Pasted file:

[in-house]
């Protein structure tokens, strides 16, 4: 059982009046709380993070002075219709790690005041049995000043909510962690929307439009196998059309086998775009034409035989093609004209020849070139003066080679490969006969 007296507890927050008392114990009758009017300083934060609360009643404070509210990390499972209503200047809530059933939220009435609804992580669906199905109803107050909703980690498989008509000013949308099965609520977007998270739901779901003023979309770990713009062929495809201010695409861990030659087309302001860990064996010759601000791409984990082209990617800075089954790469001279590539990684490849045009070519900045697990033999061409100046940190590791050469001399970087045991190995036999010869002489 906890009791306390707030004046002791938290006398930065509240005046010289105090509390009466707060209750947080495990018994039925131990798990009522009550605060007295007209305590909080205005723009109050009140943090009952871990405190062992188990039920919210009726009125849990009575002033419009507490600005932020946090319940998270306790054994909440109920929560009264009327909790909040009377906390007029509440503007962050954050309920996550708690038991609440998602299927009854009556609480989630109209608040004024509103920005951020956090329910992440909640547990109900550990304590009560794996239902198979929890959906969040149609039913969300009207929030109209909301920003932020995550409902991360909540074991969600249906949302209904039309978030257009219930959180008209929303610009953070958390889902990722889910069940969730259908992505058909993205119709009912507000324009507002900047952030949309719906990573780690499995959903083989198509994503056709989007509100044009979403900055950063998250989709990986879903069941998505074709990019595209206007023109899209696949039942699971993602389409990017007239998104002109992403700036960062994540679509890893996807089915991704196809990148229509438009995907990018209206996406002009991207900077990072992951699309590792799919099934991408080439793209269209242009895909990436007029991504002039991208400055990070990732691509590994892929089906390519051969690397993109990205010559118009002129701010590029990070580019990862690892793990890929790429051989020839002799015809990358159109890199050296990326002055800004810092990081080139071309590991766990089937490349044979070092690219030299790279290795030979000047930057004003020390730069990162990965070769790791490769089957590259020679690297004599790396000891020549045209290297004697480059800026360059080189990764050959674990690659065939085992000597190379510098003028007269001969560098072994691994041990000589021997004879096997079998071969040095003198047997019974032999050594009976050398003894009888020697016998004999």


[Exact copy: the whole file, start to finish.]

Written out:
[in-house]
């Protein structure tokens, strides 16, 4: 059982009046709380993070002075219709790690005041049995000043909510962690929307439009196998059309086998775009034409035989093609004209020849070139003066080679490969006969 007296507890927050008392114990009758009017300083934060609360009643404070509210990390499972209503200047809530059933939220009435609804992580669906199905109803107050909703980690498989008509000013949308099965609520977007998270739901779901003023979309770990713009062929495809201010695409861990030659087309302001860990064996010759601000791409984990082209990617800075089954790469001279590539990684490849045009070519900045697990033999061409100046940190590791050469001399970087045991190995036999010869002489 906890009791306390707030004046002791938290006398930065509240005046010289105090509390009466707060209750947080495990018994039925131990798990009522009550605060007295007209305590909080205005723009109050009140943090009952871990405190062992188990039920919210009726009125849990009575002033419009507490600005932020946090319940998270306790054994909440109920929560009264009327909790909040009377906390007029509440503007962050954050309920996550708690038991609440998602299927009854009556609480989630109209608040004024509103920005951020956090329910992440909640547990109900550990304590009560794996239902198979929890959906969040149609039913969300009207929030109209909301920003932020995550409902991360909540074991969600249906949302209904039309978030257009219930959180008209929303610009953070958390889902990722889910069940969730259908992505058909993205119709009912507000324009507002900047952030949309719906990573780690499995959903083989198509994503056709989007509100044009979403900055950063998250989709990986879903069941998505074709990019595209206007023109899209696949039942699971993602389409990017007239998104002109992403700036960062994540679509890893996807089915991704196809990148229509438009995907990018209206996406002009991207900077990072992951699309590792799919099934991408080439793209269209242009895909990436007029991504002039991208400055990070990732691509590994892929089906390519051969690397993109990205010559118009002129701010590029990070580019990862690892793990890929790429051989020839002799015809990358159109890199050296990326002055800004810092990081080139071309590991766990089937490349044979070092690219030299790279290795030979000047930057004003020390730069990162990965070769790791490769089957590259020679690297004599790396000891020549045209290297004697480059800026360059080189990764050959674990690659065939085992000597190379510098003028007269001969560098072994691994041990000589021997004879096997079998071969040095003198047997019974032999050594009976050398003894009888020697016998004999």